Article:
COMMUNICATION BREAKDOWN IN RELATIONSHIPS

COMMUNICATION BREAKDOWN IN RELATIONSHIPS

Communication breakdown is one of the major issues couples say is the problem in their relationship. The love underneath is felt but a distance has been created where there seems little to say to each other and a sense of boredom has crept in. There are many causes of this that can be addressed with curiosity for “what else”.

Being Present

It is impossible to have good communication if either person is not fully present in the relationship. Having secrets is a major barrier to being present.

Mobile Phones & Laptops

We love them. We need them, as they are storage for things that are important in our lives – our second brain. When going out for dinner or just out, especially with him or her, try leaving them at home. At home when they come home close the computer for a while to chat about each other’s days. We know we are addicted to them because without them we feel, well, naked. When you feel that emotion, being without your phone/computer, know that it is your addiction speaking to you. Interesting!

Immersion

There is a lot or research on the negative aspects of immersion in relationships. That is doing everything together all the time. I know it feels safe to be with him or her but in doing so there is deep down compromise going on, with each person not having any new experiences. And without new experiences there is little to talk about. We don’t really have to do everything together. A separate holiday, a night our with separate friends, yoga class, tennis, book club, a movie – are things that can be done separate to your partner and the benefits are many. There is no need to feel threatened if you have trust in your relationship. You will enjoy it after the first felt emotions.

How is Our Relationship Going Chat

Asking and inviting the answer to the question, “How is our relationship going do you think?” is an excellent thing to do regularly. There are many assumptions made by us individually about our partner’s wellbeing. Inviting the answer to this question allows many things assumed to be discussed. We all want to hear, ‘Great’ but maybe there is a time to talk about sex, finance, domestic duty sharing, time spent with each other, etc.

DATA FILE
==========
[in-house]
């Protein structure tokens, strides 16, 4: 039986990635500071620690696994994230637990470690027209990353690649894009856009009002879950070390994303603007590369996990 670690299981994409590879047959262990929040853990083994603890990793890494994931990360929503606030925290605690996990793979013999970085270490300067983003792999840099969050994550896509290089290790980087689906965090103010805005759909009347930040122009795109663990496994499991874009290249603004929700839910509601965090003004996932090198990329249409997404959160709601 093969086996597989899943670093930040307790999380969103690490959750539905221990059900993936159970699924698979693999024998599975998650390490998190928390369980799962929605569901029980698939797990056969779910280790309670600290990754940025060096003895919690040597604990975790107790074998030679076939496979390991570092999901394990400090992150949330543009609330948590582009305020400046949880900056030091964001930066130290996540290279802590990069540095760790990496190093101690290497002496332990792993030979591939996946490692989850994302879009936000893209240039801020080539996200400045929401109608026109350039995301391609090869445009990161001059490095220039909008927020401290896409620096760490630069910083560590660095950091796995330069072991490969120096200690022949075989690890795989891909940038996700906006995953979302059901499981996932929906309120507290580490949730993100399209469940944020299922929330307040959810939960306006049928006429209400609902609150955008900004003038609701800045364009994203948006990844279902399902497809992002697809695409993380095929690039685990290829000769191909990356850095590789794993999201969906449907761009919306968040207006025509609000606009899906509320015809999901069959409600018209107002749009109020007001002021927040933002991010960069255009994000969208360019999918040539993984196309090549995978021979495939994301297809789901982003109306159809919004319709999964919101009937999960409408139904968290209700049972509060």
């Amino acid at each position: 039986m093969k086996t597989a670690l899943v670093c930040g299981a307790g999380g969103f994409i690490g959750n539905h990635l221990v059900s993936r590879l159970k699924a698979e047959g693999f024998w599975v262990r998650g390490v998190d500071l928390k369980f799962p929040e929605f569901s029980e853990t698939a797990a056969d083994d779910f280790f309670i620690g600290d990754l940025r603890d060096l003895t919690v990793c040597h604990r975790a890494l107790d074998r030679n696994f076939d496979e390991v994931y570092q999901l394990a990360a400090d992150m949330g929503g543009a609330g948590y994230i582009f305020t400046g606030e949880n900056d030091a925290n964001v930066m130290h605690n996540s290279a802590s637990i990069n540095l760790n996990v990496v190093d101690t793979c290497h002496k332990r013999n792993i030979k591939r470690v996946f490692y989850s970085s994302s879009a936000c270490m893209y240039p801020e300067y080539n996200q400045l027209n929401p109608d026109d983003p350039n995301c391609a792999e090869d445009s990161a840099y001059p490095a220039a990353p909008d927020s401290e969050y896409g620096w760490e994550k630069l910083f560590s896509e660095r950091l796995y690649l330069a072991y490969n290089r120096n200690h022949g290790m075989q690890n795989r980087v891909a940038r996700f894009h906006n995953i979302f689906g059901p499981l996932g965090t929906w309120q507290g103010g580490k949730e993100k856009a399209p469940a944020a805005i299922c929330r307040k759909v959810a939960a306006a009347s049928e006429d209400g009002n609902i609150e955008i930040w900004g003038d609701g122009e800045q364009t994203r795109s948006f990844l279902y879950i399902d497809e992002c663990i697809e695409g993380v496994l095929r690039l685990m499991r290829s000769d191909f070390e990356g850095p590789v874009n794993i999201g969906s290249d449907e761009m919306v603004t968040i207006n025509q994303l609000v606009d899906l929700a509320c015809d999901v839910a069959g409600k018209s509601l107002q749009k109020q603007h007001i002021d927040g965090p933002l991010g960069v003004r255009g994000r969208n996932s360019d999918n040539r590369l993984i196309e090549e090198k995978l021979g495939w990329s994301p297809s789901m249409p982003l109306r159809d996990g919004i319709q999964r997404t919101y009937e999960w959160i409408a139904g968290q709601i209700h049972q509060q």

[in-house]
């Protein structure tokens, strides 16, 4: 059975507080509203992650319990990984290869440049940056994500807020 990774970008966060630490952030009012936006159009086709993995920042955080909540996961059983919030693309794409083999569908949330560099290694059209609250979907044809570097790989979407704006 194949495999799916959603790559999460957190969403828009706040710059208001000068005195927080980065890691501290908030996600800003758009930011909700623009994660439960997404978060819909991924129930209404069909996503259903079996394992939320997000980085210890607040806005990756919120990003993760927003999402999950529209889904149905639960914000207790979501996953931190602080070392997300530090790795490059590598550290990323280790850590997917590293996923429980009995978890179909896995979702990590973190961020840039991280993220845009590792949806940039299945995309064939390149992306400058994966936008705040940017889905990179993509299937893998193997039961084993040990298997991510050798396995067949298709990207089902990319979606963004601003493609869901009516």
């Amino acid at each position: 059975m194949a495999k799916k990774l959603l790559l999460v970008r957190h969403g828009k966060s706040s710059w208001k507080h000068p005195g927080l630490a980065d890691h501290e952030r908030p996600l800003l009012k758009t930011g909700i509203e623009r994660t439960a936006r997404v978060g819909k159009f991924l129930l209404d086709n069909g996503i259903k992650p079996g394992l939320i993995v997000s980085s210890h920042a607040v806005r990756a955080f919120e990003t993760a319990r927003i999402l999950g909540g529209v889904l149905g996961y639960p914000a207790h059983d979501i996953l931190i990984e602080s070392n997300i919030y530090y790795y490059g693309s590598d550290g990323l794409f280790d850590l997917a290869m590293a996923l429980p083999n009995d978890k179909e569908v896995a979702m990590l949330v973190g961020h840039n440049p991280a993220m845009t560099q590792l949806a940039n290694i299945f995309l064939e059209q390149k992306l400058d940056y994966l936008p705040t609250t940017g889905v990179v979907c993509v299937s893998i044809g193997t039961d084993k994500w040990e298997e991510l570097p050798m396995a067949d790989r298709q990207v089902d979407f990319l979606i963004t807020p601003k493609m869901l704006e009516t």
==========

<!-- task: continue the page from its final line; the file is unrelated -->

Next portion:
Love Language

It is very easy to take each other for granted. They always come home, our domestic life is cozy and life is good, safe and predictable. Over time we tend to stop thanking our partners for that cup of tea, forget to organize a restaurant booking, buy theatre tickets, flowers, a card to say ‘I love you’ (or say it), text during the day, call each other by a loving nickname and generally thank them for being there with you.

Being Grateful

I’m sure you have heard about the benefits of sharing what you are grateful for before going to sleep. There you are in fresh sheets, feeling like giggling because you are so happy and cozy next to them and this is the perfect time to reel off 3 things you are grateful for in your life. Doing this is so bonding and it is so simple.

Having a sense of shared curiosity about doing things differently will open up communication between couples. Starting with, “How is our relationship going do you think?” is a great beginning.

 

INTIMACY AND SEX ARE NOT ALWAYS THE SAME

Gay couples come to see me to explain that the spark has gone as there is little sex in their relationship and now there are shared feelings of a lack of intimacy. This is despite living together, enjoying each others company, socializing together with friends and family, sharing loved pets, planning holidays together and having dreams about a place in the country one day. Intimacy is not only defined by how much sex is going on. Companionship is also undervalued intimacy.

Sex alone however does help to form intimate feelings, with the sharing of yummy brain chemicals but unfortunately that same brain will de-sex your partner over time as it searches for new experiences. And then the longer the sex gap the bigger the barrier to get back in the boat, or bath, becomes so to speak. There are very obvious, but often unacknowledged, obstacles that prevent sex happening.

TOO TIRED

Many of us work in busy and often stressful jobs, and commonly take work home with us at the end of the day. This can mean that the working day becomes incredibly long and at times seems endless. In these circumstances, there is no surprise that our sex life may not be getting the attention it deserves.